Shops are already putting up Christmas trees and playing the carols. Which means another year has gone past. How do I look back at 2009? So far, it has been the worst year of my life and also the best. Strange, isn't it: the best year also happens to be the worst!
Mathematically, a plus and a minus should cancel each other out so that you are left with a zero -- a clean slate. But life is not mathematics but chemistry, where a electron meets a proton to form a new, stable compound. I shall be stepping into 2010 as a new, stable compound. In any case, the years ending with an even digit have always been nice to me. I was born in 1970, got the appointment letter for my first job in 1992, moved to Delhi in 1994, got the appointment letter for a job in Chennai (which changed the course of my life) in 2000, got married in 2006 and so on. It was an aberration that my first book should have come out in 2009: maybe the best of it will happen in 2010.
Also in December 2010, I shall turn 40. Half of my life would be over, and yet my biggest dream remains unfulfilled. It shall remain unfulfilled unless I work towards it, and it is about time that I did. It is a simple dream on the face of it, but not simple at all when the dreamer happens to be me -- someone who is used to living paycheck to paycheck. But I am determined to make it come true. Here is the dream:
Owning a house by the sea or in the lap of a mountain. At daybreak, I would greet the sun with at least 12 rounds of sun salutations followed by a sequence of yogic postures that would include five minutes of shoulderstand and three minutes of headstand. After that, a breakfast of bread and eggs and juice in the lawn, if there is one. After breakfast I would proceed to my study to write. The study would have a large desk in the middle of the room. Three walls would be lined with books, while the fourth would be adorned with Bose speakers as well as various framed pictures of R.D. Burman and Kishore Kumar that I would have stolen from the internet and developed into prints. That would be the music corner.
I would write non-stop till noon and then pour some beer for myself and go over whatever I've written since morning. Most of the time, I would be happy with my work and proceed for lunch. A simple lunch, nothing fancy. Post-lunch, I would sit in the balcony and light a cigarette and catch up with the gossip over phone and also look at various contracts and cheques sent by the publisher. A short nap and then I would be writing again. In between, I would get a text message from the bank: Rs 4.5 lakh have just been credited into my account.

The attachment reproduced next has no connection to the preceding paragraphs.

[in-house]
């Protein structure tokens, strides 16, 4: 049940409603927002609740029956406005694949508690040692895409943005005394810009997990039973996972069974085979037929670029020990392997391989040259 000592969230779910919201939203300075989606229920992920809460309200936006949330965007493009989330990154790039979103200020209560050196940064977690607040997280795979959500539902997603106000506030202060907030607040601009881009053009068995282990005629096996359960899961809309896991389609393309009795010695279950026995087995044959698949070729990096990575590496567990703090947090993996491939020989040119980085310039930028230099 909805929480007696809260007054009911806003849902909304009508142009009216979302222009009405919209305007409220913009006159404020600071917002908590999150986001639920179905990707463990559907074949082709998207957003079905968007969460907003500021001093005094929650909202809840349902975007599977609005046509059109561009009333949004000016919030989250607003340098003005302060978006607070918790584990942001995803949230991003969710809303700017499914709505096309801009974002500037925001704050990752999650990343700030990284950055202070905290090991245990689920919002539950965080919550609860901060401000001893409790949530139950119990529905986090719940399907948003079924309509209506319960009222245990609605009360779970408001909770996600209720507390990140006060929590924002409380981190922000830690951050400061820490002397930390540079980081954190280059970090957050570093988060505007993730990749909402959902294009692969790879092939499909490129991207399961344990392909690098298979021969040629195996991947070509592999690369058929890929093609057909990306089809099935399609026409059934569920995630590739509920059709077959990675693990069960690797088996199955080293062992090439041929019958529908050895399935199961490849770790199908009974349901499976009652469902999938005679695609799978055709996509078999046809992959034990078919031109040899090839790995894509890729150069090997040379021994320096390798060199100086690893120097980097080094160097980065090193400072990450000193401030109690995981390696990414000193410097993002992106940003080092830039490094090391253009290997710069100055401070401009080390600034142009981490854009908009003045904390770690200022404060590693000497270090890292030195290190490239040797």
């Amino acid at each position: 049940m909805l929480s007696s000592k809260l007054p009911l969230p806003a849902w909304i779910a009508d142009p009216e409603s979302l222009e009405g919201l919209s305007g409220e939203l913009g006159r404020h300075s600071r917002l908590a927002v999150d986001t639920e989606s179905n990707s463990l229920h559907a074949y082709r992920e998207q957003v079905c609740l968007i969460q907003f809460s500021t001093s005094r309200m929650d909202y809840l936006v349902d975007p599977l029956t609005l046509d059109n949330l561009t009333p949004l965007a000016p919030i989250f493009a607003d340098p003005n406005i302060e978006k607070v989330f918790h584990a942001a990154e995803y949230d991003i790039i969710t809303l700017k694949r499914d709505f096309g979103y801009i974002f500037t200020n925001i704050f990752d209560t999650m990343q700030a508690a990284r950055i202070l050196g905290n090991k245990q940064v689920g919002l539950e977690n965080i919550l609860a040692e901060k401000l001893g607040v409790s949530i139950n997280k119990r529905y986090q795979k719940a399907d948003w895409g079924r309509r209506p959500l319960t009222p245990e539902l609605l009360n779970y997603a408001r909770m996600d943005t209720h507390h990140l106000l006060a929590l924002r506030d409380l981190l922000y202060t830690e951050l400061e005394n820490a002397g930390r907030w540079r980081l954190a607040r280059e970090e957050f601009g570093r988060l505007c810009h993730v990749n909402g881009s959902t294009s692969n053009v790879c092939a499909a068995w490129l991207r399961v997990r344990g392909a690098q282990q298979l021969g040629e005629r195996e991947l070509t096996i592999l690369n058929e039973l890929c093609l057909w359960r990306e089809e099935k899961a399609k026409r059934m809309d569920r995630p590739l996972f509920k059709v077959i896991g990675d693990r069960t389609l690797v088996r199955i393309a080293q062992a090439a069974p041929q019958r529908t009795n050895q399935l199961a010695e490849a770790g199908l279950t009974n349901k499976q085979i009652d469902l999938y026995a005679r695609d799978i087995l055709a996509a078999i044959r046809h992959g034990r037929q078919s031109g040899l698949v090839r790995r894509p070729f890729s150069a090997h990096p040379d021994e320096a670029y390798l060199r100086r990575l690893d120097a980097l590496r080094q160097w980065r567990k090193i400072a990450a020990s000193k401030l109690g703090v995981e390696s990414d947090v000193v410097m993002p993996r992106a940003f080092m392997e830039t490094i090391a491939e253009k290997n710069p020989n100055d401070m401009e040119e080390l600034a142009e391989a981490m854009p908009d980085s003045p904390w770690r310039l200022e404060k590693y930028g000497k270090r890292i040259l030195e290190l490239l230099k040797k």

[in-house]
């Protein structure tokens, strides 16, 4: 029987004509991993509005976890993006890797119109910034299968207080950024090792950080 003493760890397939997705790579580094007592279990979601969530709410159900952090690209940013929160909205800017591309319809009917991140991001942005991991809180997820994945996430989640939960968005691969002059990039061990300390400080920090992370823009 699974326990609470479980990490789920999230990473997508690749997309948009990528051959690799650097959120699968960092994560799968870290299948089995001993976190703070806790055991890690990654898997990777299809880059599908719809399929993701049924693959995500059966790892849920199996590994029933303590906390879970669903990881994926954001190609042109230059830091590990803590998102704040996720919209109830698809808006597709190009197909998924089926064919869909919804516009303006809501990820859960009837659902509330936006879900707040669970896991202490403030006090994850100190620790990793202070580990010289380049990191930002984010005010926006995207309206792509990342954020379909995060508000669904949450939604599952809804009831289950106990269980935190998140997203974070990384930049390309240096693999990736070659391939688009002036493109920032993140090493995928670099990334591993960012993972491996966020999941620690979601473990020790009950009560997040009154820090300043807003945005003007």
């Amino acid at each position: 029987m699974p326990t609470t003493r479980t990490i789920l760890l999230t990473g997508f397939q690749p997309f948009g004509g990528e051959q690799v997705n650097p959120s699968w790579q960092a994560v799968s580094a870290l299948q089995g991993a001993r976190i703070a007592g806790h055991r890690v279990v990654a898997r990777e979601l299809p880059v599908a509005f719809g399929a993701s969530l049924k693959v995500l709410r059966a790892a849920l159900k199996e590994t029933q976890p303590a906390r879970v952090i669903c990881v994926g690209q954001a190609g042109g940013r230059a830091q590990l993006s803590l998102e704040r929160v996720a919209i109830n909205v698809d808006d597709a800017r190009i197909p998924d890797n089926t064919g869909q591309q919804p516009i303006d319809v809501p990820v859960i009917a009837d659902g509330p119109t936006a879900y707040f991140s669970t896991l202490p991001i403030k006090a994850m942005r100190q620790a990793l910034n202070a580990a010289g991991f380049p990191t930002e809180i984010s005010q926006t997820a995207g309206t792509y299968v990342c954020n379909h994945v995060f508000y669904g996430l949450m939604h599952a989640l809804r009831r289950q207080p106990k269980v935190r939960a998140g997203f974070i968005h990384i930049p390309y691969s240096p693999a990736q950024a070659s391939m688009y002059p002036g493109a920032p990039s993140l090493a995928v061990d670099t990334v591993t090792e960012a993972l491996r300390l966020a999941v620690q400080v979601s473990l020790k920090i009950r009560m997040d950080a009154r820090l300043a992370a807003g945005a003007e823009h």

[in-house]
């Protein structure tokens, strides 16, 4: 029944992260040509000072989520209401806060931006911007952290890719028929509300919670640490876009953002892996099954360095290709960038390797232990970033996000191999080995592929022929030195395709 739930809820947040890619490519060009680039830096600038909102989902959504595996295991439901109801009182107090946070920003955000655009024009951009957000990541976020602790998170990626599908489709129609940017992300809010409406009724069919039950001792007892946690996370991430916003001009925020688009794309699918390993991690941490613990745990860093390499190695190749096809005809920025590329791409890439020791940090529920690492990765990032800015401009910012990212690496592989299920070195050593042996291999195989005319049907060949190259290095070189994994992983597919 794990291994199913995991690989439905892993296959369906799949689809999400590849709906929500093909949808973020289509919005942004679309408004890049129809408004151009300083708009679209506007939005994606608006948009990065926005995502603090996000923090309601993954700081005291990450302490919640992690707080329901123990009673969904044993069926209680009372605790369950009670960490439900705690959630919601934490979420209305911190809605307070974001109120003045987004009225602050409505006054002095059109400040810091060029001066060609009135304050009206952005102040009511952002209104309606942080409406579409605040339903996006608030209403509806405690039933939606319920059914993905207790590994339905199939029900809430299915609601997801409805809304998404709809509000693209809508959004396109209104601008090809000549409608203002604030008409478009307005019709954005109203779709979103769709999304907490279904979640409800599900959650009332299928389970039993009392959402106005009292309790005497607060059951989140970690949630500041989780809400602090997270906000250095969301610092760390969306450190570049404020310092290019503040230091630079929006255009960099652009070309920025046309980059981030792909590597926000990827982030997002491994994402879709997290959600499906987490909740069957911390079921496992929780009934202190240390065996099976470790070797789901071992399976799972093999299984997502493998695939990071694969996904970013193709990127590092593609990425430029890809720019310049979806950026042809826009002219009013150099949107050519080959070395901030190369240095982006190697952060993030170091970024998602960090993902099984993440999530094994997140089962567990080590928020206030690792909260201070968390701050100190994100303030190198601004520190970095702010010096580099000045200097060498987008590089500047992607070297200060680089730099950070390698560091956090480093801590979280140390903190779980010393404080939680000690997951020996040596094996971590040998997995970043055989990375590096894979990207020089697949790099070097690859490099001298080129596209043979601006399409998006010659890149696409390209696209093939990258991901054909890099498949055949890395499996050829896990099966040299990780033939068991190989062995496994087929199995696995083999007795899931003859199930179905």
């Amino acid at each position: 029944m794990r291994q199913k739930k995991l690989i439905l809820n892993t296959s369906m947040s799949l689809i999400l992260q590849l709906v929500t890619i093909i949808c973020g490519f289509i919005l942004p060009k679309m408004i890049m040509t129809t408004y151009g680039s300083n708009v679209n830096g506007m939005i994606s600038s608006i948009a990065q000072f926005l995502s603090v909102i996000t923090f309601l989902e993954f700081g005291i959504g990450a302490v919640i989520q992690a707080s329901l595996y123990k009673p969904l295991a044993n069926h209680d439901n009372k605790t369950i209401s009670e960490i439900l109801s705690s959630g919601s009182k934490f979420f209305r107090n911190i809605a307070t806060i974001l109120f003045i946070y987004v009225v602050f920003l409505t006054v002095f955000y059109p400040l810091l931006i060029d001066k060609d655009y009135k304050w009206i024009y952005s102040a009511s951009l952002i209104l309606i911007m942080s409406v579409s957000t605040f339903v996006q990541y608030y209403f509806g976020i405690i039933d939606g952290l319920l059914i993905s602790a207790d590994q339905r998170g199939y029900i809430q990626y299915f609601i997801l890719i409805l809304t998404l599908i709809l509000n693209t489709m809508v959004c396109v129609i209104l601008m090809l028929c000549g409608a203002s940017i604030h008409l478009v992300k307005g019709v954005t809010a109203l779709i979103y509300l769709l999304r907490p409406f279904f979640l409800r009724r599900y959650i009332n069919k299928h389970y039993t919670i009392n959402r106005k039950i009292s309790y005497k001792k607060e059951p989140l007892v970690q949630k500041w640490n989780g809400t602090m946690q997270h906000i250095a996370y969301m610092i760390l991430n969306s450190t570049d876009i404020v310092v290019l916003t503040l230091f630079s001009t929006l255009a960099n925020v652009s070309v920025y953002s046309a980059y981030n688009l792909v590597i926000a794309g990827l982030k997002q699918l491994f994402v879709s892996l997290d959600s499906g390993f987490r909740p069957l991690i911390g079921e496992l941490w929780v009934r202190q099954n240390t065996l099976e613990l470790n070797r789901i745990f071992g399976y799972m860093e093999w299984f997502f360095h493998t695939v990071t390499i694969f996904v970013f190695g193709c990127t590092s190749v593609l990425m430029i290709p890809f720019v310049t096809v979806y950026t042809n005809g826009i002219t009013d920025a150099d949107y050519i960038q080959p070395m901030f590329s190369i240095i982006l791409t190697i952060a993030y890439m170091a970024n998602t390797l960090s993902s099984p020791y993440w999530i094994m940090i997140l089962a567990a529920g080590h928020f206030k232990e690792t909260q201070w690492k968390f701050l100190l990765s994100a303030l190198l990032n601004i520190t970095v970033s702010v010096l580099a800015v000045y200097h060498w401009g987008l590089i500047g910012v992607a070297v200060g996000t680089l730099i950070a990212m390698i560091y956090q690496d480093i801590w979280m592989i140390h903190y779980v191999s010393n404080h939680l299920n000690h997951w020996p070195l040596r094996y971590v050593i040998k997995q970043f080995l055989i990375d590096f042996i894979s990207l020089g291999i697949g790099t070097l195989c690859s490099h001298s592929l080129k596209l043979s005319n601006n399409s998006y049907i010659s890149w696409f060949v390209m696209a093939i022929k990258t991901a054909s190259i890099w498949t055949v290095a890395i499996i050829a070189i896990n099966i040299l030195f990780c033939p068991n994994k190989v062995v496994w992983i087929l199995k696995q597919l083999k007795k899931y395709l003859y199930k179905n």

Just before sunset, I would go for a long, brisk walk. Another text message from the bank: Rs 80,000 credited into your account. Oh, the advance for the new book. I would return invigorated and go for a shower and come out to find 'literary' and other friends waiting. I would go behind the bar counter and declare the evening open. The bar would be well-stocked with duty-free alcohol, but friends would not be discouraged from bringing their own booze. After two drinks each, we would move to the music corner -- with drinks in hand, of course -- and worship Kishore Kumar and R.D. Burman for a couple of hours. From a bartender I would transform into a DJ.
Sharp at 11 I would declare the bar closed and say goodbye to all of them. Of course we would all have had dinner by then -- simple food cooked by a certain Ram Singh or a Ramu Kaka or a Ganga Ram. Once they leave, I would pull out a book from the shelves and put myself to sleep reading it. So dear friends, that's my simple dream. Please pray that it comes true by at least 2012 -- a year that ends with an even number.
Wait a minute, I forgot something. I left out my wife from my dream day in my dream house. Let me come back to you with a rewritten dream, lest I am left out of her life.